By Jesse Moor RRT, MBA, Respiratory Therapist
With respiratory season upon us, the time is right to talk about our lungs! In the United States, more than 34 million Americans live with lung disease. When combined with lung cancer and respiratory diseases like influenza and COVID-19, lung disease is the number one cause of death by disease in America. Chronic Obstructive Pulmonary Disease (COPD) including chronic bronchitis and emphysema, asthma affects about 25 million people. We rarely think about our lungs and breathing except when we have trouble doing so, that’s why October has been set aside to raise awareness and educate the public.
While we cannot eliminate all factors that affect our lungs there are many steps, we can take to limit exposure, reduce risk, and keep our lungs healthy.
Avoid smoking and limit exposure to secondhand smoke. Smoking cigarettes and secondhand smoke are the major causes of COPD and lung cancer. Cigarette smoke can narrow the air passages and make breathing more difficult. It also causes chronic inflammation of these same air passages. This long-term exposure to smoke destroys sensitive lung tissue and may trigger changes that grow into cancer. Unfortunately, these changes are very slow and hardly noticeable until the damage is done. Vaping or e-cigarettes and the inhaling of aerosolized nicotine-infused liquid has been shown to worsen asthma symptoms, impair performance in sports and other athletic activities, increase coughing/wheezing, and have behavioral health effects. If you are interested in quitting smoking or just have questions, Wisconsin has the “Tobacco Prevention and Control Program: Help to Quit”. This program offers customized plans and coaching to make quitting possible. For young people, Wisconsin offers “Live Vape Free” for children ages 13-17. This program offers young people one-on-one support from a coach, a personalized road map for the quit journey, plus many more resources and loads of encouragement. The “Live Vape Free” program can be accessed by texting “VAPEFREE” to 873373. You can also reach out to us at Western Wisconsin Health. Ask about our Simple Health program to partner with you in building health habits. We are happy to help.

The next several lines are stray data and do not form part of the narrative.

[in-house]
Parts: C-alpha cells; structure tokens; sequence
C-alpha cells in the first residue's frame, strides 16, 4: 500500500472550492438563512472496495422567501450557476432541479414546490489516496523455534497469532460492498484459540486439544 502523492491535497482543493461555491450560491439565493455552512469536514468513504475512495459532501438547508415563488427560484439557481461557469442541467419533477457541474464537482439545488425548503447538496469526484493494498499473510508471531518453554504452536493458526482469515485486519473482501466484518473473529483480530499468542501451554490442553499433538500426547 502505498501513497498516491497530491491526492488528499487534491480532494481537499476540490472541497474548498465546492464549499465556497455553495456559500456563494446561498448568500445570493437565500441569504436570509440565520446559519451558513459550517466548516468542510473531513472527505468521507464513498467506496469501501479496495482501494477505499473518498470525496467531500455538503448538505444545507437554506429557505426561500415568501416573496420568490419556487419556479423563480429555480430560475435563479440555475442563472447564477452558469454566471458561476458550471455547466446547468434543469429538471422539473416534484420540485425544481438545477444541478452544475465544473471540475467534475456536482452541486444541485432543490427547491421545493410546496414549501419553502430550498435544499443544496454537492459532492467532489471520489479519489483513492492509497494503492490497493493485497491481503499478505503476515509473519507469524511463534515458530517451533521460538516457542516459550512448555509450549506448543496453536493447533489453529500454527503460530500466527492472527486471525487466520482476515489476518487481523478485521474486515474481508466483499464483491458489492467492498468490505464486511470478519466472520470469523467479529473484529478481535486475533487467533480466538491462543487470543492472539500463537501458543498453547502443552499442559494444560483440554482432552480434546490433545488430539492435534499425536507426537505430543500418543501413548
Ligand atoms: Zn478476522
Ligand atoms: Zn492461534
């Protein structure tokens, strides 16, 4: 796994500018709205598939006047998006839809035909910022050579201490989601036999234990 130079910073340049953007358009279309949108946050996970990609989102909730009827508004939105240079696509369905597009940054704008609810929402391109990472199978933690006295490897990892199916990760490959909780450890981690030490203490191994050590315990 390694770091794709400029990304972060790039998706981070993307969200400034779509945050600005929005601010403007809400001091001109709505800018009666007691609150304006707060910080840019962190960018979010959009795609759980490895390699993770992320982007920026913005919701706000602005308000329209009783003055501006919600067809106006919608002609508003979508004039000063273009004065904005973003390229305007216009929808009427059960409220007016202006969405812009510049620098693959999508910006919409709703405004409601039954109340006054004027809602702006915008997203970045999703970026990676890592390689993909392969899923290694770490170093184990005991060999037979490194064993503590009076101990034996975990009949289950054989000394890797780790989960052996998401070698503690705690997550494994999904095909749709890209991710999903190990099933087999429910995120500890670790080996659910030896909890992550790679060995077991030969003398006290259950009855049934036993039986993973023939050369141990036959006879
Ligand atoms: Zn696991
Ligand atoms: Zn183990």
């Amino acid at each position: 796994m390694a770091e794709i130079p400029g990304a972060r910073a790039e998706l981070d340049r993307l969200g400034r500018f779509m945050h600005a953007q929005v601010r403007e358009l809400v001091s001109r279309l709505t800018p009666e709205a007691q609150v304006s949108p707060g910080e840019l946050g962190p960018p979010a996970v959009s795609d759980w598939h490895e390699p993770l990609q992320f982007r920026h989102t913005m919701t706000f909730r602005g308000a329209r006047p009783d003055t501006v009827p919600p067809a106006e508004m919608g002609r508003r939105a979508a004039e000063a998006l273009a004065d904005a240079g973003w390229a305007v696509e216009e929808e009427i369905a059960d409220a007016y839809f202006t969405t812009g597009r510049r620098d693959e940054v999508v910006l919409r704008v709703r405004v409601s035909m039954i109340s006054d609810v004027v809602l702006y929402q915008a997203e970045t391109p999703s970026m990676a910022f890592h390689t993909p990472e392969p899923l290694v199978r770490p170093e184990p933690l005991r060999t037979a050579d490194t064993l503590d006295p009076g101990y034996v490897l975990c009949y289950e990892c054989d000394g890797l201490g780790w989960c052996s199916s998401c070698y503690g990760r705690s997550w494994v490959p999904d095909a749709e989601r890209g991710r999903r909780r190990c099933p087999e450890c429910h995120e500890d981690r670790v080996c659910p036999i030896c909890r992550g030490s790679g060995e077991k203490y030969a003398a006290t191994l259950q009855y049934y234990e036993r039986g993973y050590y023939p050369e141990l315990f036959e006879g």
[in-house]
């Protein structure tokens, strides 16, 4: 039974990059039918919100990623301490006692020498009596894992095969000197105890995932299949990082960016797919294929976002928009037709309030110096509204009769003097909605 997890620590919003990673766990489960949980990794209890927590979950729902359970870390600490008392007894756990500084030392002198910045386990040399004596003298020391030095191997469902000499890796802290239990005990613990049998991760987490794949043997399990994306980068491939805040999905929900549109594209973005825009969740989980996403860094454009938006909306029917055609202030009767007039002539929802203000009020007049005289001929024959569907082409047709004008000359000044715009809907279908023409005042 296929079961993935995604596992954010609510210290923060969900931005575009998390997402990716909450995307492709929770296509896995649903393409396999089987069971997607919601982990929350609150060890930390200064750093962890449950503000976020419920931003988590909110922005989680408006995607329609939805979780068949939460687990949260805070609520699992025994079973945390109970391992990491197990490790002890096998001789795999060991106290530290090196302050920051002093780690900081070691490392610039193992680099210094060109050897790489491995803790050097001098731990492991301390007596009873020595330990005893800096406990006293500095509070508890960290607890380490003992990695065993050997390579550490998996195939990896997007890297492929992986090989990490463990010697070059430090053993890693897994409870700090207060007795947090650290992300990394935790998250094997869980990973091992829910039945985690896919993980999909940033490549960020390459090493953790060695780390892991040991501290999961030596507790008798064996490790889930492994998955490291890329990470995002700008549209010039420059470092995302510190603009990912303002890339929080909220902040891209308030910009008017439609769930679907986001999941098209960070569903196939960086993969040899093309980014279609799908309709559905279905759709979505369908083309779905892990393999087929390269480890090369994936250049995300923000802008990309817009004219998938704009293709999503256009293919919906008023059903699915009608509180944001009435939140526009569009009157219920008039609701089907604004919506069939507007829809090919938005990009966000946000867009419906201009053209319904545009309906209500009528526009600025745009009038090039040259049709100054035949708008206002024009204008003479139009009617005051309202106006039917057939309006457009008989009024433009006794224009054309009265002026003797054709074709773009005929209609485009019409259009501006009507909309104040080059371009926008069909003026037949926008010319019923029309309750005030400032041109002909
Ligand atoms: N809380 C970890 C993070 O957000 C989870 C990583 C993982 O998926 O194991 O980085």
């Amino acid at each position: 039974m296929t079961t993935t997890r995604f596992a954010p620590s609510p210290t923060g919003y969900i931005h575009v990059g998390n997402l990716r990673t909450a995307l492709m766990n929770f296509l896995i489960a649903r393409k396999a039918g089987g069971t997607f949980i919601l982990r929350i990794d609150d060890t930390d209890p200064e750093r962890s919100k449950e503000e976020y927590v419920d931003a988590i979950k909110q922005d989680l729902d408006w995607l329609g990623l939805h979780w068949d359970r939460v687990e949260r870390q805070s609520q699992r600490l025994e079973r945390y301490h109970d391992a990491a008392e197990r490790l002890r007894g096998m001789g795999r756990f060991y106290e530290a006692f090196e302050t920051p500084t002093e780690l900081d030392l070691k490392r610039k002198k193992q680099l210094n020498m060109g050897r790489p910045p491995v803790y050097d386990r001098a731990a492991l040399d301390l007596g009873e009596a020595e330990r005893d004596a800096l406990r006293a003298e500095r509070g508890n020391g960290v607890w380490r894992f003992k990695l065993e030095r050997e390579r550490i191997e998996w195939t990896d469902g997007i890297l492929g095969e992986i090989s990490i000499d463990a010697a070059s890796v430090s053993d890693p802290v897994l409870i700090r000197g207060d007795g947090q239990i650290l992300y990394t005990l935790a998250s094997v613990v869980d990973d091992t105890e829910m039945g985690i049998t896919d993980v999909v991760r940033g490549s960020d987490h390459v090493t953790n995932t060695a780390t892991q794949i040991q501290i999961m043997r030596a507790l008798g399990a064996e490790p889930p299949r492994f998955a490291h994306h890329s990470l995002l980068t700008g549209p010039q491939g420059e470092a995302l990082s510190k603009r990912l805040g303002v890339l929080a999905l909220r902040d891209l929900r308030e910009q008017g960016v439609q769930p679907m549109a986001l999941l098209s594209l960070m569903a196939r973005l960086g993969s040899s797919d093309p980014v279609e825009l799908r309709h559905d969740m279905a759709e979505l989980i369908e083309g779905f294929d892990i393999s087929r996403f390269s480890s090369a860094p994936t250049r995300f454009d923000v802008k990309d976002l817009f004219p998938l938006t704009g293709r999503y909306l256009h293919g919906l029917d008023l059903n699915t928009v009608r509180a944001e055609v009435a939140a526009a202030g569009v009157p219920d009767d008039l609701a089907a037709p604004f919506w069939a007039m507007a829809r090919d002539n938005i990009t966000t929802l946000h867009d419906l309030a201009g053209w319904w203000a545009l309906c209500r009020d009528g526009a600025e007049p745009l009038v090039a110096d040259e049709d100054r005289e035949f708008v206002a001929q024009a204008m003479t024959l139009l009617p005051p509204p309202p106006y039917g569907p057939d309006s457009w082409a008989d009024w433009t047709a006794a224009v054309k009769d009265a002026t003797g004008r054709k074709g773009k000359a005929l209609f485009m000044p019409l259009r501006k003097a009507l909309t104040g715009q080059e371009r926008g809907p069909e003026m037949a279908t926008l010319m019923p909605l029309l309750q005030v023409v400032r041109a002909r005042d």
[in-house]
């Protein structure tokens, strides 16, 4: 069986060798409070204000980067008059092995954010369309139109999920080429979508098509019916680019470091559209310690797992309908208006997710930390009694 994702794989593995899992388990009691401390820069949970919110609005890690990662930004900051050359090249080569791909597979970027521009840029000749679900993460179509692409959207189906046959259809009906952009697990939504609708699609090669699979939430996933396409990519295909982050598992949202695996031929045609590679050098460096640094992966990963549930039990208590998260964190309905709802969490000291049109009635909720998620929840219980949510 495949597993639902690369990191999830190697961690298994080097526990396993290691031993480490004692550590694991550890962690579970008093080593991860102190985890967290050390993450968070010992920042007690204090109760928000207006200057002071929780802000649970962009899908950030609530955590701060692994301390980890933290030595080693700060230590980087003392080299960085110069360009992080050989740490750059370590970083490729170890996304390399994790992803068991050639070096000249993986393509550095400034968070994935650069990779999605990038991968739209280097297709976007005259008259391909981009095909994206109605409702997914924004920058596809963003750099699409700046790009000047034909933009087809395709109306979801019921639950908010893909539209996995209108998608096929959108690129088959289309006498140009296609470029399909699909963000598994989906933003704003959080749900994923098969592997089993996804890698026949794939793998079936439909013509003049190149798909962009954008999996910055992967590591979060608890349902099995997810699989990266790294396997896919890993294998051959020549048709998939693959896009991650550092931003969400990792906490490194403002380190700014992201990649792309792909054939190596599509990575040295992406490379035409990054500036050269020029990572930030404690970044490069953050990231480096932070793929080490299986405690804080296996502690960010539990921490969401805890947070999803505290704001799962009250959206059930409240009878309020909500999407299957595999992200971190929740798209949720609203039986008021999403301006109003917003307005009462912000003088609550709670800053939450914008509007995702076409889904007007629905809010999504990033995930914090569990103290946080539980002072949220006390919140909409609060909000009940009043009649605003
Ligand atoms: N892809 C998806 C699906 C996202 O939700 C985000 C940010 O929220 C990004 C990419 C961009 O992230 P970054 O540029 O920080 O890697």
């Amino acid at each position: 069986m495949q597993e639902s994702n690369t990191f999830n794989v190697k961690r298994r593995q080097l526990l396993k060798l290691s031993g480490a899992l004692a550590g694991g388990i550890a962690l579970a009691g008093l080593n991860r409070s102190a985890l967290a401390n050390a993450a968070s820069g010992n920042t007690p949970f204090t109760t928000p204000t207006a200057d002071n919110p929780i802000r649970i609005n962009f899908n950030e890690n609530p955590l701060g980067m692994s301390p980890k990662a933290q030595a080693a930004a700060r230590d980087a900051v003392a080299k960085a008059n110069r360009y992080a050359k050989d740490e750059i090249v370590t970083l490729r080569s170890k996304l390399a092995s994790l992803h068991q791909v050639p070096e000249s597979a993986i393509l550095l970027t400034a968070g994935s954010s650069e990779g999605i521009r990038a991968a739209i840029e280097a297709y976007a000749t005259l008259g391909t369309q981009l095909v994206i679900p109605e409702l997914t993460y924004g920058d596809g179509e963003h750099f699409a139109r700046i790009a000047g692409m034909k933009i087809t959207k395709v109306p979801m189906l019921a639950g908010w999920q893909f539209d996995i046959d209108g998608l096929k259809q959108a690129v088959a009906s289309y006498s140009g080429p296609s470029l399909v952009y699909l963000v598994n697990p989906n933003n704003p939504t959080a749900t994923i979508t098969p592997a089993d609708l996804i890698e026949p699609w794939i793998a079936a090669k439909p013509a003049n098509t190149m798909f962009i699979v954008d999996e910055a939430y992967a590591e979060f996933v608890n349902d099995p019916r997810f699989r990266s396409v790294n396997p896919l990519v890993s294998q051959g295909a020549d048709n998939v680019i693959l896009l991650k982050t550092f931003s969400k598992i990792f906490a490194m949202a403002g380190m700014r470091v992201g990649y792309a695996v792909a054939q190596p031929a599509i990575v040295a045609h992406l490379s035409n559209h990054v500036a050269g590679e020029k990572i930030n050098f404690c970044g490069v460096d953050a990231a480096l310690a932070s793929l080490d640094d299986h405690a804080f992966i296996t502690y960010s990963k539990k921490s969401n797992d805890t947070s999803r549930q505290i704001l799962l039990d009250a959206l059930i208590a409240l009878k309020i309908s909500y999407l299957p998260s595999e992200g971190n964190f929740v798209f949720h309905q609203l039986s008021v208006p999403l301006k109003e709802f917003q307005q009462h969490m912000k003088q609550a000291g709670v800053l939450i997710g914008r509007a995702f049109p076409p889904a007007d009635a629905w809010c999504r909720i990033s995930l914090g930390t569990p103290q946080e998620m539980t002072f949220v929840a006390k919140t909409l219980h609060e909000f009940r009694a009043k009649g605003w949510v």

During the winter months we spend more than 90% of our day indoors. The air quality of these indoor locations play a major role in our lung health. Contaminants such as dust, mites, and animal dander all adversely affect our lungs. Having a regular cleaning routine to include moping, dusting, and vacuuming of carpet will help. Using a damp mop on smooth surfaces can reduce mites, dust, and animal dander. Carpet easily traps dirt and contaminants so frequent vacuuming will decrease this concentration. Many of us forget but regularly change the air filter in your forced air heating system. During the winter months we spend a lot of time indoors and our windows are shut our forced air heating just recirculates the same air. Having a high-quality forced air filter can reduce the particulates and air born viruses.
Regular physical exercise not only makes your muscles stronger, but it also makes your lungs stronger. Exercise also helps control weight, combats health conditions and diseases (such as stroke, high blood pressure, type 2 diabetes, depression, and anxiety), improves mood, boosts energy, and promotes better sleep. The U.S. Department of Health and Human Services recommends 150 minutes per week, of physical activity for healthy adults. 150 minutes may sound like a lot but that’s 30 minutes a day for five days per week. To achieve good health benefits, it is recommended to combine a brisk walk with muscle strengthening activities each week. Brisk walks can be done outside when possible or inside on a treadmill. Muscle strengthening activities include work on all major muscle groups (legs, hips, back, abdomen, chest, shoulders, and arms). It doesn’t take a gym membership to complete these workouts, an exercise ball and a couple of dumbbells are all that is needed. A simple google search for “exercise ball work outs” will give you thousands of workouts that you can perform right in your home.
Routine provider visits play an important role in your lung health as well as for your overall health. Many people only see their provider when there is something wrong. These short issue-based appointments do not allow for the in-depth discussion of preventive health issues. During routine visits with your provider, ask about screening for lung cancer, high blood pressure, diabetes, and heart disease. Also, take some of this time to discuss yearly vaccines and screening tests that can help detect future illnesses.
If you are more vulnerable to respiratory illnesses, avoid large crowds, wash your hands often, avoid others that are sick, and get vaccinated. Remember, it’s not impolite to ask friends or family to stay away when they are ill. Your health matters.
In summary, the fall and winter months can be beautiful, and a very hectic time so take a few minutes and care for yourself. If you smoke make plans to stop, avoid secondhand smoke, stop vaping, keep a clean environment, exercise regularly and discuss preventable diseases with your provider.
Western Wisconsin Health would like to be your partner in good health. To schedule an appointment with one of our expert primary care providers please call 715-684-1111. Western Wisconsin Health, Building a Healthier Tomorrow, Together.
- American Lung Association
- Center for Disease Control and Prevention
- National Today health-lung-month
- The American College of Chest Physicians (CHEST)
- Mayo Clinic.org/healthy-lifestyle
- US Department of Health and Human Services “https://health.gov/our-work/nutrition-physical-activity/physical-activity-guidelines/current-guidelines”